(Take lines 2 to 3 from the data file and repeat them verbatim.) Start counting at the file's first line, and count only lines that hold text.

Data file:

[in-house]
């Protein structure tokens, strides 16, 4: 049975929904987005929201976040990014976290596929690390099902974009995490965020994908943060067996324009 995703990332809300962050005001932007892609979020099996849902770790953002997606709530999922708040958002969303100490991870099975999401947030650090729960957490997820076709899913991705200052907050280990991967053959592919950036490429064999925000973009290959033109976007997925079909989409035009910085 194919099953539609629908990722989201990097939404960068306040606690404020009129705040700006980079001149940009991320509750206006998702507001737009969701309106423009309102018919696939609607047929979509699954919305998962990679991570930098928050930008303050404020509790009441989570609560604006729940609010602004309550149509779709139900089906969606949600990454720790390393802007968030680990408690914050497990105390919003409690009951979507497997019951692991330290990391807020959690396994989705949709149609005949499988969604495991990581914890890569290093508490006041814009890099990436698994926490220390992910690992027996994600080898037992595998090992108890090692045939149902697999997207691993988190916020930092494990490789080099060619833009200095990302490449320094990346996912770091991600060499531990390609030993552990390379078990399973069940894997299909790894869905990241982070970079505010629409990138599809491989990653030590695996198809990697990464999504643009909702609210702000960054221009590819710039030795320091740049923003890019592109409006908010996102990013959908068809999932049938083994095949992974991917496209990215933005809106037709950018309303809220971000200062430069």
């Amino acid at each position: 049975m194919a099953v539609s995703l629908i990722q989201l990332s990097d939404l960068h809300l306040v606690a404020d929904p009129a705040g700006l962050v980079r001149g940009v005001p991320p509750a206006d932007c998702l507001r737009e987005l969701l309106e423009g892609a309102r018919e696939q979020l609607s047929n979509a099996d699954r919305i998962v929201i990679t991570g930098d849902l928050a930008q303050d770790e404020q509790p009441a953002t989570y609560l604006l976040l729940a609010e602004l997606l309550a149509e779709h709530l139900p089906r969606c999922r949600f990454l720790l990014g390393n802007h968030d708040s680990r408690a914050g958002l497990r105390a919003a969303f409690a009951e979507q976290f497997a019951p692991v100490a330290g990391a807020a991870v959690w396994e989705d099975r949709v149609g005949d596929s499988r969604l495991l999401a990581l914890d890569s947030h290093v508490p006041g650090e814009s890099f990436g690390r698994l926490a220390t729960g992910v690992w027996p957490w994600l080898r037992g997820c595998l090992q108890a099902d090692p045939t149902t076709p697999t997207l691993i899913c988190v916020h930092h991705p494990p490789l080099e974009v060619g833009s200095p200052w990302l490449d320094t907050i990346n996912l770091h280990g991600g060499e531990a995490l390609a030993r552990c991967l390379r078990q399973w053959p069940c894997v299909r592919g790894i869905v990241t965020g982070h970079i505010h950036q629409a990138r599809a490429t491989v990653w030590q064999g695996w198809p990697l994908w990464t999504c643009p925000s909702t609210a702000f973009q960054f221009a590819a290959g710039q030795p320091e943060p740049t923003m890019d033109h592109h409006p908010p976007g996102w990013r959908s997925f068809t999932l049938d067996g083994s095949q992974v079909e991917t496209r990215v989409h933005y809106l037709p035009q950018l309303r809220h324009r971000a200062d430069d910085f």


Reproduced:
């Protein structure tokens, strides 16, 4: 049975929904987005929201976040990014976290596929690390099902974009995490965020994908943060067996324009 995703990332809300962050005001932007892609979020099996849902770790953002997606709530999922708040958002969303100490991870099975999401947030650090729960957490997820076709899913991705200052907050280990991967053959592919950036490429064999925000973009290959033109976007997925079909989409035009910085 194919099953539609629908990722989201990097939404960068306040606690404020009129705040700006980079001149940009991320509750206006998702507001737009969701309106423009309102018919696939609607047929979509699954919305998962990679991570930098928050930008303050404020509790009441989570609560604006729940609010602004309550149509779709139900089906969606949600990454720790390393802007968030680990408690914050497990105390919003409690009951979507497997019951692991330290990391807020959690396994989705949709149609005949499988969604495991990581914890890569290093508490006041814009890099990436698994926490220390992910690992027996994600080898037992595998090992108890090692045939149902697999997207691993988190916020930092494990490789080099060619833009200095990302490449320094990346996912770091991600060499531990390609030993552990390379078990399973069940894997299909790894869905990241982070970079505010629409990138599809491989990653030590695996198809990697990464999504643009909702609210702000960054221009590819710039030795320091740049923003890019592109409006908010996102990013959908068809999932049938083994095949992974991917496209990215933005809106037709950018309303809220971000200062430069």
């Amino acid at each position: 049975m194919a099953v539609s995703l629908i990722q989201l990332s990097d939404l960068h809300l306040v606690a404020d929904p009129a705040g700006l962050v980079r001149g940009v005001p991320p509750a206006d932007c998702l507001r737009e987005l969701l309106e423009g892609a309102r018919e696939q979020l609607s047929n979509a099996d699954r919305i998962v929201i990679t991570g930098d849902l928050a930008q303050d770790e404020q509790p009441a953002t989570y609560l604006l976040l729940a609010e602004l997606l309550a149509e779709h709530l139900p089906r969606c999922r949600f990454l720790l990014g390393n802007h968030d708040s680990r408690a914050g958002l497990r105390a919003a969303f409690a009951e979507q976290f497997a019951p692991v100490a330290g990391a807020a991870v959690w396994e989705d099975r949709v149609g005949d596929s499988r969604l495991l999401a990581l914890d890569s947030h290093v508490p006041g650090e814009s890099f990436g690390r698994l926490a220390t729960g992910v690992w027996p957490w994600l080898r037992g997820c595998l090992q108890a099902d090692p045939t149902t076709p697999t997207l691993i899913c988190v916020h930092h991705p494990p490789l080099e974009v060619g833009s200095p200052w990302l490449d320094t907050i990346n996912l770091h280990g991600g060499e531990a995490l390609a030993r552990c991967l390379r078990q399973w053959p069940c894997v299909r592919g790894i869905v990241t965020g982070h970079i505010h950036q629409a990138r599809a490429t491989v990653w030590q064999g695996w198809p990697l994908w990464t999504c643009p925000s909702t609210a702000f973009q960054f221009a590819a290959g710039q030795p320091e943060p740049t923003m890019d033109h592109h409006p908010p976007g996102w990013r959908s997925f068809t999932l049938d067996g083994s095949q992974v079909e991917t496209r990215v989409h933005y809106l037709p035009q950018l309303r809220h324009r971000a200062d430069d910085f």